The opinion of the court was delivered by: Irenas, Senior District Judge
Before the Court is Plaintiff Kay C. Lee's ("Ms. Lee") Motion to Remand this case to the Superior Court of New Jersey. Ms. Lee argues that Defendants Genuardi's Family Markets, L.P., and Safeway, Inc., ("Safeway") filed the notice of removal after the thirty day statutory deadline and that removal was procedurally defective. Brief in Support of Motion to Remand at 2 (hereinafter Pl. Br.). Safeway counters that the initial service of process by certified mail upon an employee at one of its stores was improper under New Jersey law and therefore did not trigger the thirty day removal clock. Brief in Opposition to Plaintiff's Remand Motion at 4 (hereinafter Def. Br.). Safeway asserts that its notice of removal was timely, as measured by subsequent service of process upon its principal place of business, and that there is no grounds for remand. Id.
The issue raised by the motion is whether service on a Safeway store employee by mail was proper under New Jersey law. The Court holds that it was not and that the thirty day removal clock therefore did not begin until subsequent personal service upon Safeway's principal place of business. Since Safeway's notice of removal was timely as measured by the subsequent personal service, the Court will deny the motion to remand.
Ms. Lee filed a complaint in the Superior Court of New Jersey on February 3, 2010, alleging that Safeway negligently caused her to slip, fall and sustain personal injuries at its store on King's Highway in Cherry Hill, New Jersey (the "Store"). Ms. Lee sent the complaint along with a summons by certified and first class mail to the Store on February 16, 2010. Julie Ritt, a Store employee, signed the certified mail receipt on February 18, 2010. Safeway was also served with process at its principal place of business in California on March 25, 2010. Safeway filed a notice of removal on March 31, 2010, and filed an answer in this Court on April 7, 2010. Ms. Lee filed the instant motion to remand on April 16, 2010.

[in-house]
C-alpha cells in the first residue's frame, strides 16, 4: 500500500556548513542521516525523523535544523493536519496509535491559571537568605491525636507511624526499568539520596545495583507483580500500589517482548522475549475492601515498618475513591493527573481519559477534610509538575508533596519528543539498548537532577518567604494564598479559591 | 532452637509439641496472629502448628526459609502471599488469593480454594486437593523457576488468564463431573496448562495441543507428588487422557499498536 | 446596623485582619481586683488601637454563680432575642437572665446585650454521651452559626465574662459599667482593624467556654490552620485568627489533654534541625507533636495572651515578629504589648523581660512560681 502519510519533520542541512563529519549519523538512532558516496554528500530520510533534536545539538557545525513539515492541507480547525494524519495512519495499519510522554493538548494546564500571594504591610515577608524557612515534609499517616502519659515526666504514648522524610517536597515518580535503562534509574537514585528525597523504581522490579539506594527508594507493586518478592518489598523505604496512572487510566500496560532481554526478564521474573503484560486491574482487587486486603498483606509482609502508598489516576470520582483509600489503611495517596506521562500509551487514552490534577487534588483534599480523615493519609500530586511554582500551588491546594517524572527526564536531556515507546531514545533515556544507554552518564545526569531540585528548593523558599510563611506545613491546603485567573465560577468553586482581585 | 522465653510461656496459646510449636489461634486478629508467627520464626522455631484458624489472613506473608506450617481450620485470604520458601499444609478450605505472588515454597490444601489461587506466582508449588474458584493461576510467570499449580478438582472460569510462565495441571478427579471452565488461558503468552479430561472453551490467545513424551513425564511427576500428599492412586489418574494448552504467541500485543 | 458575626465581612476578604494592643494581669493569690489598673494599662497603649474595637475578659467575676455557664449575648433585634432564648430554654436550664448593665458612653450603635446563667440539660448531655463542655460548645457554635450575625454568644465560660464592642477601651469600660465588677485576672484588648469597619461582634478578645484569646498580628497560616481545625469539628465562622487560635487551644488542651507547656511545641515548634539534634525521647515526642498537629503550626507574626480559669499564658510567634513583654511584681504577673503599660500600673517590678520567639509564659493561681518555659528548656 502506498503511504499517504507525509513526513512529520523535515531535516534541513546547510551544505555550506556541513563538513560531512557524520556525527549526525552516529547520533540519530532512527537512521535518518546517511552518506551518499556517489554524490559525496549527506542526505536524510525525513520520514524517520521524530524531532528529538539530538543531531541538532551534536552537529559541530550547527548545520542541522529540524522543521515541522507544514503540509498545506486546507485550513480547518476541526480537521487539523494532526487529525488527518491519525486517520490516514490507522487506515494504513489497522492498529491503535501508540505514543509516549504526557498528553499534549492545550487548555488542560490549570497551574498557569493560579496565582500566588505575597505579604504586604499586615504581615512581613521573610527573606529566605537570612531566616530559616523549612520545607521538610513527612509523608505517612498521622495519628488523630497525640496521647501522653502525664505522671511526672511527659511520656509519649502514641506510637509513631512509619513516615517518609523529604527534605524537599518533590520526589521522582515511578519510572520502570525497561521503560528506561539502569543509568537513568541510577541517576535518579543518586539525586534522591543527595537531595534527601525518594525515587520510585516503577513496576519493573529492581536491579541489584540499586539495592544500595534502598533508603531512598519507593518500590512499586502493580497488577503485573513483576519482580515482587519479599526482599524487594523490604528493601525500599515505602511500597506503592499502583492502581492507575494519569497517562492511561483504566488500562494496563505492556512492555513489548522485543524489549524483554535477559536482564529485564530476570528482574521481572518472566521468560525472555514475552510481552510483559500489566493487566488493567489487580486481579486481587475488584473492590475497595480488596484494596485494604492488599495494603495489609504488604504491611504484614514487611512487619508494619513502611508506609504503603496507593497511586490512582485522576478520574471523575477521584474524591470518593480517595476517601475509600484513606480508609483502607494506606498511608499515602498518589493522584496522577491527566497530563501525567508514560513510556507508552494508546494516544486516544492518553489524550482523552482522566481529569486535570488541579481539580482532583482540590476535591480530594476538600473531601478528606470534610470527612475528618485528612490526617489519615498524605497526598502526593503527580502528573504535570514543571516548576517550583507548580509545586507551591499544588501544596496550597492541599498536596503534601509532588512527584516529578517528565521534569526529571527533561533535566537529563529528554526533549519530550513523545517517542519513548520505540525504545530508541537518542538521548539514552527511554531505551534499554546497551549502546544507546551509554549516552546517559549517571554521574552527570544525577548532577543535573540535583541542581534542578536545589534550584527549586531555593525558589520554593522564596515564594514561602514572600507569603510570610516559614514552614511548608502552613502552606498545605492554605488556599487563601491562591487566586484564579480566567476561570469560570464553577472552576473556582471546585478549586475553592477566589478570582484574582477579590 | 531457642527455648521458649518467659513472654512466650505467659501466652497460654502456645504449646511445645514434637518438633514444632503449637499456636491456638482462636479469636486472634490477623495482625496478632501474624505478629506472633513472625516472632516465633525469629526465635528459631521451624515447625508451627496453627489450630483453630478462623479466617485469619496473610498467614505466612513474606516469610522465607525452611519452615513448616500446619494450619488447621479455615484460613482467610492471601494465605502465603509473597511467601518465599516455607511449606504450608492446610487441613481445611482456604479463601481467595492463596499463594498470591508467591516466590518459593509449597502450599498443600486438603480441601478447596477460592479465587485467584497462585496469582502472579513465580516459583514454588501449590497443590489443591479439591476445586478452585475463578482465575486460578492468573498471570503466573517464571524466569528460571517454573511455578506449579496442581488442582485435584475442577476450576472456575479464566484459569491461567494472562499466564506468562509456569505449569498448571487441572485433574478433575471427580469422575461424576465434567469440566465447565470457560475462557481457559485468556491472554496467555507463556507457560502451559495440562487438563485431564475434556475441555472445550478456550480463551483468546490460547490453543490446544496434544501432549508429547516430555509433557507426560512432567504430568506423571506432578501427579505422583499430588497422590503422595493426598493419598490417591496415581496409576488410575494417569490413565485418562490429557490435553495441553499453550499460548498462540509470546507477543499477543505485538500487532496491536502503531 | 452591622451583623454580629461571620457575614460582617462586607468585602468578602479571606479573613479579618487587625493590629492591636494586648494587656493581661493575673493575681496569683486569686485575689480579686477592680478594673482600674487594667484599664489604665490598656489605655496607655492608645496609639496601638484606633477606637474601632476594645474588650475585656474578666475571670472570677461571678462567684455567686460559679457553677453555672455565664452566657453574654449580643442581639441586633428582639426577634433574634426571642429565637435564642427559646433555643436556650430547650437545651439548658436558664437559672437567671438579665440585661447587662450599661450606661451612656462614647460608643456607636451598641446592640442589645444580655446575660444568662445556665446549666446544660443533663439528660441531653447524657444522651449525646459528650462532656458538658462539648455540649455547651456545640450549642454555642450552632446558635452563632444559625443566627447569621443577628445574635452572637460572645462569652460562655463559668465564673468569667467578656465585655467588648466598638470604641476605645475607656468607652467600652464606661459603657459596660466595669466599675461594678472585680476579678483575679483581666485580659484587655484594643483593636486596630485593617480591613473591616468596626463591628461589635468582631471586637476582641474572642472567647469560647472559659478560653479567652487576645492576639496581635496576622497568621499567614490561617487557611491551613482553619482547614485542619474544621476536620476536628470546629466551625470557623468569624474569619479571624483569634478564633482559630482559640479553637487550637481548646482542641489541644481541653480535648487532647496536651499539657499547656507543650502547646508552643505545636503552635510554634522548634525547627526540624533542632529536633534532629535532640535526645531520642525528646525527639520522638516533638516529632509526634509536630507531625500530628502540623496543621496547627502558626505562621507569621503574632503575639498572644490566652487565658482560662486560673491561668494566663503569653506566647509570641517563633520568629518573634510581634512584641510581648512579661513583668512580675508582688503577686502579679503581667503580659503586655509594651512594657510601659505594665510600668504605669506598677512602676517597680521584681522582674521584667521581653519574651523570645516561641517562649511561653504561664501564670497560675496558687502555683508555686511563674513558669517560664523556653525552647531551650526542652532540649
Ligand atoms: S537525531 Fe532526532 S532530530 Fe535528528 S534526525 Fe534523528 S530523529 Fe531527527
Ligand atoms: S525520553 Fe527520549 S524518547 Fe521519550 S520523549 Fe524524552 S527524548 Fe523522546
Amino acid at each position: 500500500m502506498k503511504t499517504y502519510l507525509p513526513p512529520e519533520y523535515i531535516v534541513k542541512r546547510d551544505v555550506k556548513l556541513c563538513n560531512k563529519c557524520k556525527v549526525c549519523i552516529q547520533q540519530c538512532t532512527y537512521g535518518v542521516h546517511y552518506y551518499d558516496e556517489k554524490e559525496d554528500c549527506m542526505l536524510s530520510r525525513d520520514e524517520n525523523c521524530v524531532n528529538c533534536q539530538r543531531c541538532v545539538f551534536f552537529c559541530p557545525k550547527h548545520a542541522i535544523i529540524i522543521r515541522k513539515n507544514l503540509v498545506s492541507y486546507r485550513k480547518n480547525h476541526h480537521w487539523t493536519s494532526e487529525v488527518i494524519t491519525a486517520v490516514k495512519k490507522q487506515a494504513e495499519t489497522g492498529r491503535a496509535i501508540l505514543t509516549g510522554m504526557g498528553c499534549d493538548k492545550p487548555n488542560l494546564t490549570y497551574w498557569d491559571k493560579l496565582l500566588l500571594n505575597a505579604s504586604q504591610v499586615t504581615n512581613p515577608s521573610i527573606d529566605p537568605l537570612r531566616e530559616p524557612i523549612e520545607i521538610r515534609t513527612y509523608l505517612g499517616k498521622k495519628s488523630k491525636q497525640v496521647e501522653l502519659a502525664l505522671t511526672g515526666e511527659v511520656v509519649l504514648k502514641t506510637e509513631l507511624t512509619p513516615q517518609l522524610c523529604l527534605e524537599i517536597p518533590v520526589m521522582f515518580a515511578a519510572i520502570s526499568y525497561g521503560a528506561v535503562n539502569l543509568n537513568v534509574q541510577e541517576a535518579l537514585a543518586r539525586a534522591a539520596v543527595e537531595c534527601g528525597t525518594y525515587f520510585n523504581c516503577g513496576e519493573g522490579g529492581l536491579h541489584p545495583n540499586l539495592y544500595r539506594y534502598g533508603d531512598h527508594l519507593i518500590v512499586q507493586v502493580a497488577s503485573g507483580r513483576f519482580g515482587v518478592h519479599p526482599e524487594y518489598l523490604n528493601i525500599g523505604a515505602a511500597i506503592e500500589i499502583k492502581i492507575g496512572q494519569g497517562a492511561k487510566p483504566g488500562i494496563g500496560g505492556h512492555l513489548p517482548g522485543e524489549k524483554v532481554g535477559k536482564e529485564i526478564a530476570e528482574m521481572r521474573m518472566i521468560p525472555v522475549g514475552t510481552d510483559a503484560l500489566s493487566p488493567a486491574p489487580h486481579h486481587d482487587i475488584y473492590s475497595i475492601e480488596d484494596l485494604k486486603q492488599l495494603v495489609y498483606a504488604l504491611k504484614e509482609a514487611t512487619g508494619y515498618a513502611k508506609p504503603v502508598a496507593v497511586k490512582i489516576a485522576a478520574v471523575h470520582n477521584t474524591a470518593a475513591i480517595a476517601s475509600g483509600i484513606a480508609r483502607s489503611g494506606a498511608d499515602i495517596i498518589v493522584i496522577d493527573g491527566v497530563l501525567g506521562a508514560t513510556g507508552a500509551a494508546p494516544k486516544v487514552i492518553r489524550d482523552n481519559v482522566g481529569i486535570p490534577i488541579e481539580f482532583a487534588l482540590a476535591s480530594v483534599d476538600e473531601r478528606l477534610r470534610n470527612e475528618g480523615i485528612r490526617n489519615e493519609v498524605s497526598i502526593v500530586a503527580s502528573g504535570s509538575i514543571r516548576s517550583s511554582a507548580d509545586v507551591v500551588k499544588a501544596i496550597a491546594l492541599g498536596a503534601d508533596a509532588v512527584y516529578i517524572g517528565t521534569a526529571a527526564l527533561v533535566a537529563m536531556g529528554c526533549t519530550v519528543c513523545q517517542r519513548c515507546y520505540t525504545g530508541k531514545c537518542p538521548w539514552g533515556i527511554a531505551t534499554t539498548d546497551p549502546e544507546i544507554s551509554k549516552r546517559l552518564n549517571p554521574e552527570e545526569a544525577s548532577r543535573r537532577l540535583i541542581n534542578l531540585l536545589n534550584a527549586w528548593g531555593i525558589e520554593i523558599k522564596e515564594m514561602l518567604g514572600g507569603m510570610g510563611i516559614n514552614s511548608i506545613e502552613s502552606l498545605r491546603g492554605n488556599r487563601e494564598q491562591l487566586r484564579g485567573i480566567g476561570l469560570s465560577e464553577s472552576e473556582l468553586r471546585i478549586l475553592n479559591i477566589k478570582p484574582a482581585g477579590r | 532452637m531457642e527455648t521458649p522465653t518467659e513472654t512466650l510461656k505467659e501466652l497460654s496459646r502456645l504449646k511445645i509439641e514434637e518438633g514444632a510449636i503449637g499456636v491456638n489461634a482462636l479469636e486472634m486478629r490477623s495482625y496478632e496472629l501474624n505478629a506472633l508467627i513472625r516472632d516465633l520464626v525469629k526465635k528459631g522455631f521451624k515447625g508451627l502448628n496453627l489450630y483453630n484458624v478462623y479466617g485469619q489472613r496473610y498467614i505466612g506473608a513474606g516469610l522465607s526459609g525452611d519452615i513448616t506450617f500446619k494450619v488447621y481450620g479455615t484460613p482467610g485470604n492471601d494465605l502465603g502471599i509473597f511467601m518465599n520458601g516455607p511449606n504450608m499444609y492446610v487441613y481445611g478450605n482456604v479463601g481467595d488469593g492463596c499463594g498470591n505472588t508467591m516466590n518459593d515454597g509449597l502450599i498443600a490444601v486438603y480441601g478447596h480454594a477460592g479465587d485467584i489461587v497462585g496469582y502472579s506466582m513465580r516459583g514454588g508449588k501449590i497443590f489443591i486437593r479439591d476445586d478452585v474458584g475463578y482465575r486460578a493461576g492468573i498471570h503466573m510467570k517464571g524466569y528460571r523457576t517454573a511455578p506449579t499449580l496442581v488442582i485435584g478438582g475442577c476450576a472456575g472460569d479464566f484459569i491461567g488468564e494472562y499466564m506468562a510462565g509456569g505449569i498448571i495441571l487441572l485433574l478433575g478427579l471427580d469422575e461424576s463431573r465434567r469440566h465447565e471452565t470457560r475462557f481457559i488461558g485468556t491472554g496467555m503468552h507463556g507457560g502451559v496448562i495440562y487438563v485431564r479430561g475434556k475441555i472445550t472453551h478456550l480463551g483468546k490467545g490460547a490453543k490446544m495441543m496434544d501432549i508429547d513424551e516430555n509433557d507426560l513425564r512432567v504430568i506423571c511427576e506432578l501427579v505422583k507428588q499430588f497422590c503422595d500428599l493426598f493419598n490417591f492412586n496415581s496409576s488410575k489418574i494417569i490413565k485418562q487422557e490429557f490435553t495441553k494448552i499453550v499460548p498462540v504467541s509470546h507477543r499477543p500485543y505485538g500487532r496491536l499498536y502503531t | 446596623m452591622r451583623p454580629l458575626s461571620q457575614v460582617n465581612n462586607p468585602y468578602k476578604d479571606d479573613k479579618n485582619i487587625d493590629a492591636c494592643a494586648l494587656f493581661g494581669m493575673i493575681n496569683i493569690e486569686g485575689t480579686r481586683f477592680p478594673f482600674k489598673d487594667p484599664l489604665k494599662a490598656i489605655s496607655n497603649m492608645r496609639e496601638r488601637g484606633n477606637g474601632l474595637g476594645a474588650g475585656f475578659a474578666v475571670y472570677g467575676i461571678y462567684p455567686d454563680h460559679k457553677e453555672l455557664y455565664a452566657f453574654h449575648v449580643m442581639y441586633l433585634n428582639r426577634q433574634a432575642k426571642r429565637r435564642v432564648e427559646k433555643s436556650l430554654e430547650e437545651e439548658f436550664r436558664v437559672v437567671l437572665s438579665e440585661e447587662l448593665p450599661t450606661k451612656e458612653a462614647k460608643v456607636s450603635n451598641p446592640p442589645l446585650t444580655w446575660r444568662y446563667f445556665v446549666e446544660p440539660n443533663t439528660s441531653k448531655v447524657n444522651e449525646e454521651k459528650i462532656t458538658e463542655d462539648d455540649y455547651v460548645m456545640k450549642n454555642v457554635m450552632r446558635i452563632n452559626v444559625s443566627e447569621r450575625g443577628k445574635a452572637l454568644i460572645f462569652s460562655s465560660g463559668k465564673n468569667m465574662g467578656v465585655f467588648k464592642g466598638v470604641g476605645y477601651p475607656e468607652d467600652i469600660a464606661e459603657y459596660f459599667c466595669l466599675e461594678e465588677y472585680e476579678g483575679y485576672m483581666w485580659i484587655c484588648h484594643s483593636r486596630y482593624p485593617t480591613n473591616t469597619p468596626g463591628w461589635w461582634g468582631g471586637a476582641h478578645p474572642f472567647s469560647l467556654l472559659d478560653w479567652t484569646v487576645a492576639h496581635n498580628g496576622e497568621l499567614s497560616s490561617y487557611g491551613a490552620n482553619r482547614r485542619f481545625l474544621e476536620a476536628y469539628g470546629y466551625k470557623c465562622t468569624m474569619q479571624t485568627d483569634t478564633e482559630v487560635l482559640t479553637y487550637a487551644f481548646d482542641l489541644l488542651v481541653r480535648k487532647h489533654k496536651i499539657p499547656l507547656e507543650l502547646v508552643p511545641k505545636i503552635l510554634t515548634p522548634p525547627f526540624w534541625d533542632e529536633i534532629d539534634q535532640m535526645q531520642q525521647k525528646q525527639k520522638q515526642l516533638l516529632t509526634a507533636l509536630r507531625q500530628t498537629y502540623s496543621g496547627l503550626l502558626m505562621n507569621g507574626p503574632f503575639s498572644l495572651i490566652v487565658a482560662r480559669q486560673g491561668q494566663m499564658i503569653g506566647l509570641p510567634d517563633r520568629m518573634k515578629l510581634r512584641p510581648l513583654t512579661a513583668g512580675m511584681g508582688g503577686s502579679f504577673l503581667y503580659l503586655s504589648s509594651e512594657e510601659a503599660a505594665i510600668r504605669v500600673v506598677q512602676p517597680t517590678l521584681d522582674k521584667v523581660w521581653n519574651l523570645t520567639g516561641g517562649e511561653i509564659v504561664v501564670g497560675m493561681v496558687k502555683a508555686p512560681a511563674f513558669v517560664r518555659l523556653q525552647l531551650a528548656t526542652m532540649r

A district court may only grant a motion to remand for the reasons authorized by 28 U.S.C. § 1447(c): lack of subject matter jurisdiction or defective removal procedures. PAS v. Travelers Ins. Co., 7 F.3d 349, 352 (3d Cir. 1993). There is no dispute over subject matter jurisdiction in this case.*fn1 With regard to removal procedure, the notice of removal "shall be filed within thirty days after the receipt by the defendant, through service or otherwise, of a copy of the initial pleading." 28 U.S.C. § 1446(b). The thirty day removal deadline under § 1446(b) is not triggered by "mere receipt of the complaint," but only by "formal service."*fn2 Murphy Bros., Inc. v. Michetti Pipe Stringing, Inc., 526 U.S. 344, 348 (1999). The Supreme Court has made clear that the "'service or otherwise' language [in § 1446(b)] was not intended to abrogate the service requirement." Id. at 355. The Court reasoned that "[s]ervice of process, under longstanding tradition in our system of justice, is fundamental to any procedural imposition on a named defendant." Id. at 350. In opposing a motion to remand, the defendant bears the burden of demonstrating that removal was proper. Granovsky v. Pfizer, Inc., 631 F.Supp.2d 554, 558-59 (D.N.J. 2009).